Royal Bank of Scotland’s troubled Ulster Bank arm has announced up to another 1,800 job cuts and around 40 branch closures under plans to return it to profit within the next three years.
Ulster will slash its branch network from 214 to between 175 and 185 by the end of 2014, mainly impacting rural branches as it looks to focus on towns and cities.
In a presentation to investors, it said the turnaround plans would “significantly” reduce its workforce, from around 5,800 full-time staff to between 4,000 and 4,500 by 2016.
The job losses come on top of 950 redundancies announced at the start of last year, while its branch network has also reduced by 24 over the past 18 months.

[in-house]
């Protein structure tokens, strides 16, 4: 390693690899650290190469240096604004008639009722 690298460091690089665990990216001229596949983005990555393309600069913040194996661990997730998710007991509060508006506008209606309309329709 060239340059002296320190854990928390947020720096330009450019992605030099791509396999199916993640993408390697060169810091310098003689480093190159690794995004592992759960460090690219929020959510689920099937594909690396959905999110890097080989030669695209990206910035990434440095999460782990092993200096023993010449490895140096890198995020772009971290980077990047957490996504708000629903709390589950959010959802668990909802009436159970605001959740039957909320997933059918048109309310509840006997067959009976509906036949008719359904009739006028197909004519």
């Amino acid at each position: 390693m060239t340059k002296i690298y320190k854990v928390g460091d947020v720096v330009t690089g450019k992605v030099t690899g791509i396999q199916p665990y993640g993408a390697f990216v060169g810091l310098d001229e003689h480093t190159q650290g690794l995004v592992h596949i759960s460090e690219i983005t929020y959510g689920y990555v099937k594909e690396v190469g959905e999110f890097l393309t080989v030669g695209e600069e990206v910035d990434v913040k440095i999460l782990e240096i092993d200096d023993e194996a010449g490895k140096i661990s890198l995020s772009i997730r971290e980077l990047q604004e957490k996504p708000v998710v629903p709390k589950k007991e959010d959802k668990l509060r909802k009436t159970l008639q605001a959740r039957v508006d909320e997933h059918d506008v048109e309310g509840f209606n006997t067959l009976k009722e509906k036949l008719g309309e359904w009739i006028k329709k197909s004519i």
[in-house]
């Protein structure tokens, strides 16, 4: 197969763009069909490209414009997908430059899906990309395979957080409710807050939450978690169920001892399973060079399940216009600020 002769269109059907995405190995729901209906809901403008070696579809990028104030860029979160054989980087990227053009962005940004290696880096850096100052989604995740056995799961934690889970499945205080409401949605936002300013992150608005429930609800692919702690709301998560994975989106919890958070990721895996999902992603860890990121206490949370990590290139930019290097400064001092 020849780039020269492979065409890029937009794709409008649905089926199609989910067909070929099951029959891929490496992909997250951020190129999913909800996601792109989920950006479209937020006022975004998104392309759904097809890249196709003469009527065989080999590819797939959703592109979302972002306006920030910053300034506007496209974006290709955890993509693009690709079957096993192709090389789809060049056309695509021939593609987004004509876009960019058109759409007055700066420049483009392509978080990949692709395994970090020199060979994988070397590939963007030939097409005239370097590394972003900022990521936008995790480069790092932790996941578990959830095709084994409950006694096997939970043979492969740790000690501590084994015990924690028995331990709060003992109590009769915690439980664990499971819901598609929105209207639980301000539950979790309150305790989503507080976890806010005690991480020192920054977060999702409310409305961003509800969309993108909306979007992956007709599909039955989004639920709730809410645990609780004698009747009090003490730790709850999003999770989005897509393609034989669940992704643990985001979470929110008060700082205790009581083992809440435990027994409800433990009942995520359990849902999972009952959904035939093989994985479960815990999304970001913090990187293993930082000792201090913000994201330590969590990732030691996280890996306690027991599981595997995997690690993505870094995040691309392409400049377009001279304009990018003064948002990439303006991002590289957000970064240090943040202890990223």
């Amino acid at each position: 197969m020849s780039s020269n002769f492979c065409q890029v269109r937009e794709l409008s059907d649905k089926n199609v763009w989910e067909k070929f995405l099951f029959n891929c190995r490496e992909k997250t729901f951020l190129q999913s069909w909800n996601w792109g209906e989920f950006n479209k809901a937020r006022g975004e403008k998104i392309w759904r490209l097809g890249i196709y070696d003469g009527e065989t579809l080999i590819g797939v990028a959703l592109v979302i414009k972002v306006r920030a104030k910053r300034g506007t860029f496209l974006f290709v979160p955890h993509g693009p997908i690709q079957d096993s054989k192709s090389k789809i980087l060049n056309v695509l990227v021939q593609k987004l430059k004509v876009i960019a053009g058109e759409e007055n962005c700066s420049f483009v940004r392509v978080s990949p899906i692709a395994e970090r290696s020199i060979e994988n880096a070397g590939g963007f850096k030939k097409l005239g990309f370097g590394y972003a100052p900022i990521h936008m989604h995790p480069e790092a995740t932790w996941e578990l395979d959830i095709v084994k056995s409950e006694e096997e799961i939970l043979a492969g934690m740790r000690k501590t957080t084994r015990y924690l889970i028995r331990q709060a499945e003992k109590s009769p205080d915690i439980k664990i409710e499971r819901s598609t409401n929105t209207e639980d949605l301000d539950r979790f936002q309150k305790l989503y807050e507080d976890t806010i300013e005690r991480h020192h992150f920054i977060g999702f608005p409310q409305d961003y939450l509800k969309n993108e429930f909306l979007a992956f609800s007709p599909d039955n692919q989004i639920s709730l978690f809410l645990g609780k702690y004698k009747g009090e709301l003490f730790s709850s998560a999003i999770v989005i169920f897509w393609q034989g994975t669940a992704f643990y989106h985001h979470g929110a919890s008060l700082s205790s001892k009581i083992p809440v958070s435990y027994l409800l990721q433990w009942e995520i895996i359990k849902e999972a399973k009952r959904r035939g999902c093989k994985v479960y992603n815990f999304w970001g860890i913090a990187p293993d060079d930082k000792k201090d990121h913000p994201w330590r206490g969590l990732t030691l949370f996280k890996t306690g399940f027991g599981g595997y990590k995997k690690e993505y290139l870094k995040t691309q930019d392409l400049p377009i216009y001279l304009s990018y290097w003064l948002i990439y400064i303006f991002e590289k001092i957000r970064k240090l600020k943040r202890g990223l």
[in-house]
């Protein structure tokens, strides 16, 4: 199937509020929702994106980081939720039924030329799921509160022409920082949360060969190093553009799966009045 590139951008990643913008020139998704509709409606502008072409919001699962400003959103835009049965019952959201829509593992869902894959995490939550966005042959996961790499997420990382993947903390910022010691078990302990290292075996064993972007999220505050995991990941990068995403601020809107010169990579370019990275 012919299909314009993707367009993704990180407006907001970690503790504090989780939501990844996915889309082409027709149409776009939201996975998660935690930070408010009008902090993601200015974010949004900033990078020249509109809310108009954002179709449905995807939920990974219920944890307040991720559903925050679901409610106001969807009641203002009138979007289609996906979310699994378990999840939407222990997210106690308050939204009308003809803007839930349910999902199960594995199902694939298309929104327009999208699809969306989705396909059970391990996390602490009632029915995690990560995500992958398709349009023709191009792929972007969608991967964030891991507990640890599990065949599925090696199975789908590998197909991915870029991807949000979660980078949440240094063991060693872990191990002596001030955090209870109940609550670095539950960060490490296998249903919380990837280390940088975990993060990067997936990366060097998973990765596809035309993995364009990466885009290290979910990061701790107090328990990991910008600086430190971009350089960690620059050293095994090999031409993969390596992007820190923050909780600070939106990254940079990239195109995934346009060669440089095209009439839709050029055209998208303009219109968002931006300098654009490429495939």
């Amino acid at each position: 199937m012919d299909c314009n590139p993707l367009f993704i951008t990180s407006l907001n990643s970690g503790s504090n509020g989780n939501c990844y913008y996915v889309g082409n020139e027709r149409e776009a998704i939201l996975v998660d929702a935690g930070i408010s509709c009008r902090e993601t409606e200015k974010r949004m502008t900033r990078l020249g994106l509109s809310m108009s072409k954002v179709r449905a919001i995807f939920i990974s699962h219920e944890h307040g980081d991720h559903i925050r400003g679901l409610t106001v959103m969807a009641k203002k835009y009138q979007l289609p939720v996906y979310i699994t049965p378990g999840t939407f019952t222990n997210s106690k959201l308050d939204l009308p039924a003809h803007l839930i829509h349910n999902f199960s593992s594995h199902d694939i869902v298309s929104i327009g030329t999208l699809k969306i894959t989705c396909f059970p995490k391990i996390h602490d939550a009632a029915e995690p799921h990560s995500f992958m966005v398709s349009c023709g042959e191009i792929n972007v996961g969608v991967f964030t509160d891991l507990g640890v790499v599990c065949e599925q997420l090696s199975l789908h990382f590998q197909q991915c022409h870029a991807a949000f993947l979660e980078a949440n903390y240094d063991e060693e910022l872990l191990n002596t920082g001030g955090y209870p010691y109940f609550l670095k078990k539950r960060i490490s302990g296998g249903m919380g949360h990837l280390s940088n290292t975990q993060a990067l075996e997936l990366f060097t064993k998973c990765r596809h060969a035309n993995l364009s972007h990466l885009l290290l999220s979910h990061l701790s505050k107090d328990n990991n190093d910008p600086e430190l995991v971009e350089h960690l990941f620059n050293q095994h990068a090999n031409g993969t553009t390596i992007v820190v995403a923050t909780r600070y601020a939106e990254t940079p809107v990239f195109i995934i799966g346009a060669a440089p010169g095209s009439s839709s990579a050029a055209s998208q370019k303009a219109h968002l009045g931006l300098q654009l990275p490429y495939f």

Ulster Bank, which has branches across Northern Ireland and the Republic of Ireland, said it was too early to confirm where the job cuts will have an impact.
There has been speculation that Chancellor George Osborne was considering jettisoning loss-making Ulster Bank from RBS to help ready the 81 per cent state-owned group for a return to the private sector.
Ulster Bank has suffered hefty losses as it counts the cost of loans turned sour since the financial crisis.